Tom Holland on ‘A Game of Thrones’
The ‘Game of Thrones’ series has provoked interest and discussion by IR scholars since it originally premièred – Charli Carpenter providing what were probably the most interesting and perceptive analysis of the series through the lens of IR theory. Whilst many people made good points and fair criticisms in those discussions (many of which apply with full force to the series but less so to the books themselves), I think that Tom Holland really has his finger on the pulse of the series in this article, emphasising the parallels between events in the saga and the historical realities of the bloody business of kingmaking and medieval statecraft. It’s the verisimilitude with the oppressive, patriarchal and violent era which inspires it that sets GoTs apart from the sanitised romantic fantasy that is often served up within the genre. Holland isn’t reserved with his praise:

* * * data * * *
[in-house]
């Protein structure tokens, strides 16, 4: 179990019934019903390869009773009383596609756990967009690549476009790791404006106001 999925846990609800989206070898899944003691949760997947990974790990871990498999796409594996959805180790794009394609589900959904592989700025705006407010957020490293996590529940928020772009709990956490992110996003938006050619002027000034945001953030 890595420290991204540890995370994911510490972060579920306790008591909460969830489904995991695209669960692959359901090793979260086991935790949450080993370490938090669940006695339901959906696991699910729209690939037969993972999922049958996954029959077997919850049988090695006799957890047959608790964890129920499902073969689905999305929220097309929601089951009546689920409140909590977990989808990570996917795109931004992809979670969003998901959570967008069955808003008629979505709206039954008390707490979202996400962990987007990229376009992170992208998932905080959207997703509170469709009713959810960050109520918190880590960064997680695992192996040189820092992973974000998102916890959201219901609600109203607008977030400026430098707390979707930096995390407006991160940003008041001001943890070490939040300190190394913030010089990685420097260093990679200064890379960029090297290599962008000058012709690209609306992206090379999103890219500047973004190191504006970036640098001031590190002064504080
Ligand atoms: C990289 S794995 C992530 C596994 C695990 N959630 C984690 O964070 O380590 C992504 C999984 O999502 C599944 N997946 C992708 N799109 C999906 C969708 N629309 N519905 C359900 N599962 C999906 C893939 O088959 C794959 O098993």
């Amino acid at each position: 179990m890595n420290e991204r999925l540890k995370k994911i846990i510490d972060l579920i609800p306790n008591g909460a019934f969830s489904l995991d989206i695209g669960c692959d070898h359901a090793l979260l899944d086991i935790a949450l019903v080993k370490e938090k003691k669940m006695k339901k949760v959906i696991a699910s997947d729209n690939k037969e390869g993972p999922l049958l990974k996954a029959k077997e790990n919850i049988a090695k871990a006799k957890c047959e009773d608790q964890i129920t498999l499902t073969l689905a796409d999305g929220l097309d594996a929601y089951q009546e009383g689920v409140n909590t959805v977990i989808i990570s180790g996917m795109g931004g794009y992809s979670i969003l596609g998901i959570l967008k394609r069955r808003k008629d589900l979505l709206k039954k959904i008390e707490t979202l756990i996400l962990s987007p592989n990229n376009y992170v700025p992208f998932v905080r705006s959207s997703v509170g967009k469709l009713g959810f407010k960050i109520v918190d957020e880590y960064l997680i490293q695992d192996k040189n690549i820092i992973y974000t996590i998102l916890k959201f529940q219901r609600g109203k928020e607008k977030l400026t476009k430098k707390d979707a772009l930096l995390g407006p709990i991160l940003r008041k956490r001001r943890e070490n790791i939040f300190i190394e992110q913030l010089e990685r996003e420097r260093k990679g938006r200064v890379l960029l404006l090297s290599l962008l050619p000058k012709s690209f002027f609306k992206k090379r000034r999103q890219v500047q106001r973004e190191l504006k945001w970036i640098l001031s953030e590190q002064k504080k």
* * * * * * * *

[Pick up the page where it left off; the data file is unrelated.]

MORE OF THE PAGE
The result, paradoxically, is that there are sequences where the invented world of Westeros can seem more realistic than the evocations of the past to be found in many a historical novel. No fiction set in the 14th century, for instance, has ever rivalled the portrayal in Game of Thrones of what, for a hapless peasantry, the ambitions of rival kings were liable to mean in practice: the depredations of écorcheurs; rape and torture; the long, slow agonies of famine. The pleasures of historical fiction and of authentic, adrenaline-charged suspense, of not knowing who will triumph and who will perish, have never before been so brilliantly combined. Imagine watching a drama set in the wars of the roses, or at the court of Henry VIII, and having absolutely no idea what is due to happen. No wonder Game of Thrones has been such a success – and that historians can relish it as much as anyone.